The status of clinical trials in automated tissue therapy for burn victims

An image to illustrate automated tissue therapy for burn victims
© WyssZurich-1

CUTISS’ CEO, Dr Daniela Marino, explains the company’s current challenge of clinical trials of automated tissue therapy for burn victims.

The context for automated tissue therapy for burn victims

Skin is the largest organ of the human body and is composed mainly of an outer epidermis and an inner dermis. It is our interface to the outer world and its total loss is incompatible with life. In contrast to a small skin lesion, if large proportions of epidermis and dermis are lost, the resulting full-thickness defects (FTSD) represent a significant, and sometimes unsolvable, problem for surgeons. The classical conditions that often lead to extended full thickness skin loss are burns, avulsion injuries, septic skin necroses, and iatrogenic skin defects.1

Today, FTSD is treated by means of skin autografting: a split-thickness skin graft (STSG) is harvested from a healthy donor site of the patient’s body and transplanted on to the full-thickness of the wound. STSG, being composed of epidermis but only remnants of dermis, are thinner than the wounds, thus, after transplantation, scar tissue is deposited to fill up ‘the gap’ and contraction is promoted to try and reduce the volume of the wound.

Moreover, during the acute phase, donor site shortage represents an unmet need that can potentially be lethal. In the mid-long term, scarring becomes the major issue as scars are indeed not just disfiguring but also debilitating and highly discomforting. They can also be painful and can impair mobility and growth, and require corrective surgeries, intense homecare, and psychosocial rehabilitation.1

The Solution

DenovoSkin™ is a personalised bio-engineering dermo-epidermal skin graft, that offers a solution to the lack of permanent skin coverage. It is an Advanced Therapy Medicinal Product (ATMP) developed at CUTISS, which is made up of cells that are isolated from a stamp-sized patient’s split-thickness biopsy. It also comprises both an epidermal and a dermal component. As such, there is no issue of rejection after transplantation, resulting in the product being safe for use.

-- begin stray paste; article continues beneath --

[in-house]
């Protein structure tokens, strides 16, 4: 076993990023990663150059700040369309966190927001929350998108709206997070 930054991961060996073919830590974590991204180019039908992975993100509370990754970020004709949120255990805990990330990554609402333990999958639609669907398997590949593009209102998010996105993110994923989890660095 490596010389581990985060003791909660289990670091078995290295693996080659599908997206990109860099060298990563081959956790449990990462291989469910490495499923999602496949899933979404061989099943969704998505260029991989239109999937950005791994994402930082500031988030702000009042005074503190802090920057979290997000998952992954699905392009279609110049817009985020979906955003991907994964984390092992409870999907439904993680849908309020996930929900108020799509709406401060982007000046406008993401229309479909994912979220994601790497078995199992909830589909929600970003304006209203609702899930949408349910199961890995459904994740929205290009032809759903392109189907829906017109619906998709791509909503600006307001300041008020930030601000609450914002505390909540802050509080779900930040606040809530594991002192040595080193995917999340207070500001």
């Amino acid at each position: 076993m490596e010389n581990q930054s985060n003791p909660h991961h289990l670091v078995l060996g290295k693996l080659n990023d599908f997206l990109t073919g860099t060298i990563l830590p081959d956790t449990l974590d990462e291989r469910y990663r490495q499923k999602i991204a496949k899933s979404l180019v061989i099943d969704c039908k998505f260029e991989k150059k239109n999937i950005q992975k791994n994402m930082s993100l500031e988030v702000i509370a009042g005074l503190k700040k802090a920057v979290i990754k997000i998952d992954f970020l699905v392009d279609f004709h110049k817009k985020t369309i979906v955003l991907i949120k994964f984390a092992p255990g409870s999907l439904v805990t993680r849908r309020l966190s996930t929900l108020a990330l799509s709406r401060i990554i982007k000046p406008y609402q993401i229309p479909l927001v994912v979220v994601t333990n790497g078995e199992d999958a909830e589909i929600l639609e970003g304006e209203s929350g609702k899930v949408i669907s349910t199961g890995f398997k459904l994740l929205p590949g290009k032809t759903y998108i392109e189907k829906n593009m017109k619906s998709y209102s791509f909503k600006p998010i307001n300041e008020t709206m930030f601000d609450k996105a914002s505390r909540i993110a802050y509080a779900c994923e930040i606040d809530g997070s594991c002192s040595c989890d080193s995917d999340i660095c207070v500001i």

Currently, denovoSkin™ is manufactured with a classical manual procedure. However, CUTISS’ research and development team is working full speed on the scale-up and automation of the manufacturing process, supported by a H2020 SME Instrument grant (see: http://cutiss.swiss/h2020-sme/). The main goal is to position denovoSkin™ as the first-in-class automatically-produced tissue therapy that can treat patients in a safe, effective, and accessible way.

The clinical trial status: recruiting

DenovoSkin™ has received Orphan Drug Designation for the treatment of Burns by Swissmedic, EMA and FDA. After a successfully-completed safety Phase I, the clinical trial2 is now in Phase II of efficacy trials in Europe (NCT03227146, NCT03229564, NCT03394612). DenovoSkin™ is a safe product and now the success of the efficacy trials is directly dependent on patients’ willingness to participate in the study.
More countries may be added soon, but we are currently actively recruiting in Switzerland (University Children’s Hospital (see: https://www.kispi.uzh.ch/de/Seiten/default.aspx)), University Hospital in Zurich, (see: http://www.en.usz.ch/Pages/default.aspx), in the Netherlands (VUmc Center in Amsterdam (see: https://www.vumc.com/)) and Dutch Burn Centre in Beverwijk (see: https://www.rkz.nl/dutchburn
centrebeverwijk).

We can recruit pediatric and adult patients with acute burns, but also those with a need for elective skin grafting (such as scar reconstruction, tumours, nevi, plastic surgery, etc.). In the centers mentioned, our excellent team of surgeons will be able to help patients that are in need of skin grafts, using the best standard of care. Furthermore, by participating in these trials and receiving denovoSkin™, patients will have the chance to actively and significantly contribute to the developing programme of a potentially breakthrough technology that will be able to heal millions on patients in need worldwide.

The skin transplantation field, especially in burns, has waited long enough for an innovative and effective therapy. It takes great teamwork and commitment from CUTISS, surgeons, patients, patient associations, scientists, and investors to now make it happen. For more information see CUTISS.

Burns and reconstructive clinical trials: adult and paediatric patients needed

Three Phase IIb, intra-patient randomised controlled burn clinical trials are currently being conducted on a variety of participants, involving adult patients aged 18 and over, and paediatric patients.

All three studies evaluate the safety and efficacy of an autologous bio-engineered dermoepidermal skin substitute (EHSG-KF), for the treatment of partial deep dermal and full thickness burns in adults, in comparison to autologous split-thickness skin grafts (STSG).

Burn clinical trial: adult patients